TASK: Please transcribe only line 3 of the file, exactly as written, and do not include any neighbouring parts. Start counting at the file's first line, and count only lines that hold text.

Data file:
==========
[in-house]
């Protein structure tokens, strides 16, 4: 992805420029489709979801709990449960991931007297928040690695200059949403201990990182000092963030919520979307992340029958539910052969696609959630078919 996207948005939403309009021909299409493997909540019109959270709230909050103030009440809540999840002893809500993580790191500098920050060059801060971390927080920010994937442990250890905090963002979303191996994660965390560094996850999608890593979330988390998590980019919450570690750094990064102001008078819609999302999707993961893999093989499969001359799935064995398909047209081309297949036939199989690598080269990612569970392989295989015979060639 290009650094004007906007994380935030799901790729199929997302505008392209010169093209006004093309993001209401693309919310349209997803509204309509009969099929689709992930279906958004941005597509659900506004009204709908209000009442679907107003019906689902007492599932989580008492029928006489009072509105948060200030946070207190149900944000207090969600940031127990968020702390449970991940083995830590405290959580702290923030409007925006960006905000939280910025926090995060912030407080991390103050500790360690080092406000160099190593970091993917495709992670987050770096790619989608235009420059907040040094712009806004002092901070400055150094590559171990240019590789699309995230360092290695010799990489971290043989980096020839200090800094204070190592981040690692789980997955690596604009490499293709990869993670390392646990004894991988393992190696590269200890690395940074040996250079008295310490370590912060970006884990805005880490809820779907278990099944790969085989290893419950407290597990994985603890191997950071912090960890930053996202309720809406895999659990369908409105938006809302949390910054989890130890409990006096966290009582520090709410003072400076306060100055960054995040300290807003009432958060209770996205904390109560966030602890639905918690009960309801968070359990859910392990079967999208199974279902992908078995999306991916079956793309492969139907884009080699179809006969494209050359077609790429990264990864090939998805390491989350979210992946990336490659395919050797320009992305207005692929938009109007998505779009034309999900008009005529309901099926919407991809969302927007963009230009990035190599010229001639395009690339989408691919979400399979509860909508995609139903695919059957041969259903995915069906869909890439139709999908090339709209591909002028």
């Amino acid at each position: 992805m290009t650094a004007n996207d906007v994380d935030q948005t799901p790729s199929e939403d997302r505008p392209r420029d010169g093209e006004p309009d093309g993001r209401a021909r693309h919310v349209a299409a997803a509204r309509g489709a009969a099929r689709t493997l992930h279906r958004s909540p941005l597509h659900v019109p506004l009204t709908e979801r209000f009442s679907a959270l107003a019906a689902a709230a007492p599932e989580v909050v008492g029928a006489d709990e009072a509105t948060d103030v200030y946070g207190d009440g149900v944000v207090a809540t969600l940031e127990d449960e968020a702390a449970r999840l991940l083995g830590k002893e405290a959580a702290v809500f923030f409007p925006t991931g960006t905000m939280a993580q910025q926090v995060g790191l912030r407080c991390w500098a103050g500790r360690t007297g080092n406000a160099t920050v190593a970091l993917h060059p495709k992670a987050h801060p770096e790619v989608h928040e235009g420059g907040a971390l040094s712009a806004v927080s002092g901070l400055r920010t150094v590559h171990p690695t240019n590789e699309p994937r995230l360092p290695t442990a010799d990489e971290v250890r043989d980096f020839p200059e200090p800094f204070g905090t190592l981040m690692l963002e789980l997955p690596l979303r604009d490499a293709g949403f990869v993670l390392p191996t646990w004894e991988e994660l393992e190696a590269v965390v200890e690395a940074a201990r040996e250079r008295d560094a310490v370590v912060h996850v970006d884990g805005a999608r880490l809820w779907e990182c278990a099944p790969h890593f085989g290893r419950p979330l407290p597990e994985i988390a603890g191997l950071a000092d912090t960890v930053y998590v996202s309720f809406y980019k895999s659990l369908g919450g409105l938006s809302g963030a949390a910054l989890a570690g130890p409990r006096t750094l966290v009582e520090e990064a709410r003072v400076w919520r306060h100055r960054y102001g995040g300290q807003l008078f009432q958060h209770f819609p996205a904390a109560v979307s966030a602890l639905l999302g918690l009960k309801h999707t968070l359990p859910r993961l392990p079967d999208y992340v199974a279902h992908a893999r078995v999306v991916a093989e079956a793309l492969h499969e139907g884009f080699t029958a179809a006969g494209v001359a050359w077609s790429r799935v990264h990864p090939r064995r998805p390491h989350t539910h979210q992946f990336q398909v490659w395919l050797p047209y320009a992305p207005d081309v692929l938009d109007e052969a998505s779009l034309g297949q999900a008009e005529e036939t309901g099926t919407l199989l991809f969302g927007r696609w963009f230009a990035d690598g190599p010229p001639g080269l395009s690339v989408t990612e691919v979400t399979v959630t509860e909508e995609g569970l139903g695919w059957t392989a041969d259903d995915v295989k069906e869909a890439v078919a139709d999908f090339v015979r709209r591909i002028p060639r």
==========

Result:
């Amino acid at each position: 992805m290009t650094a004007n996207d906007v994380d935030q948005t799901p790729s199929e939403d997302r505008p392209r420029d010169g093209e006004p309009d093309g993001r209401a021909r693309h919310v349209a299409a997803a509204r309509g489709a009969a099929r689709t493997l992930h279906r958004s909540p941005l597509h659900v019109p506004l009204t709908e979801r209000f009442s679907a959270l107003a019906a689902a709230a007492p599932e989580v909050v008492g029928a006489d709990e009072a509105t948060d103030v200030y946070g207190d009440g149900v944000v207090a809540t969600l940031e127990d449960e968020a702390a449970r999840l991940l083995g830590k002893e405290a959580a702290v809500f923030f409007p925006t991931g960006t905000m939280a993580q910025q926090v995060g790191l912030r407080c991390w500098a103050g500790r360690t007297g080092n406000a160099t920050v190593a970091l993917h060059p495709k992670a987050h801060p770096e790619v989608h928040e235009g420059g907040a971390l040094s712009a806004v927080s002092g901070l400055r920010t150094v590559h171990p690695t240019n590789e699309p994937r995230l360092p290695t442990a010799d990489e971290v250890r043989d980096f020839p200059e200090p800094f204070g905090t190592l981040m690692l963002e789980l997955p690596l979303r604009d490499a293709g949403f990869v993670l390392p191996t646990w004894e991988e994660l393992e190696a590269v965390v200890e690395a940074a201990r040996e250079r008295d560094a310490v370590v912060h996850v970006d884990g805005a999608r880490l809820w779907e990182c278990a099944p790969h890593f085989g290893r419950p979330l407290p597990e994985i988390a603890g191997l950071a000092d912090t960890v930053y998590v996202s309720f809406y980019k895999s659990l369908g919450g409105l938006s809302g963030a949390a910054l989890a570690g130890p409990r006096t750094l966290v009582e520090e990064a709410r003072v400076w919520r306060h100055r960054y102001g995040g300290q807003l008078f009432q958060h209770f819609p996205a904390a109560v979307s966030a602890l639905l999302g918690l009960k309801h999707t968070l359990p859910r993961l392990p079967d999208y992340v199974a279902h992908a893999r078995v999306v991916a093989e079956a793309l492969h499969e139907g884009f080699t029958a179809a006969g494209v001359a050359w077609s790429r799935v990264h990864p090939r064995r998805p390491h989350t539910h979210q992946f990336q398909v490659w395919l050797p047209y320009a992305p207005d081309v692929l938009d109007e052969a998505s779009l034309g297949q999900a008009e005529e036939t309901g099926t919407l199989l991809f969302g927007r696609w963009f230009a990035d690598g190599p010229p001639g080269l395009s690339v989408t990612e691919v979400t399979v959630t509860e909508e995609g569970l139903g695919w059957t392989a041969d259903d995915v295989k069906e869909a890439v078919a139709d999908f090339v015979r709209r591909i002028p060639r």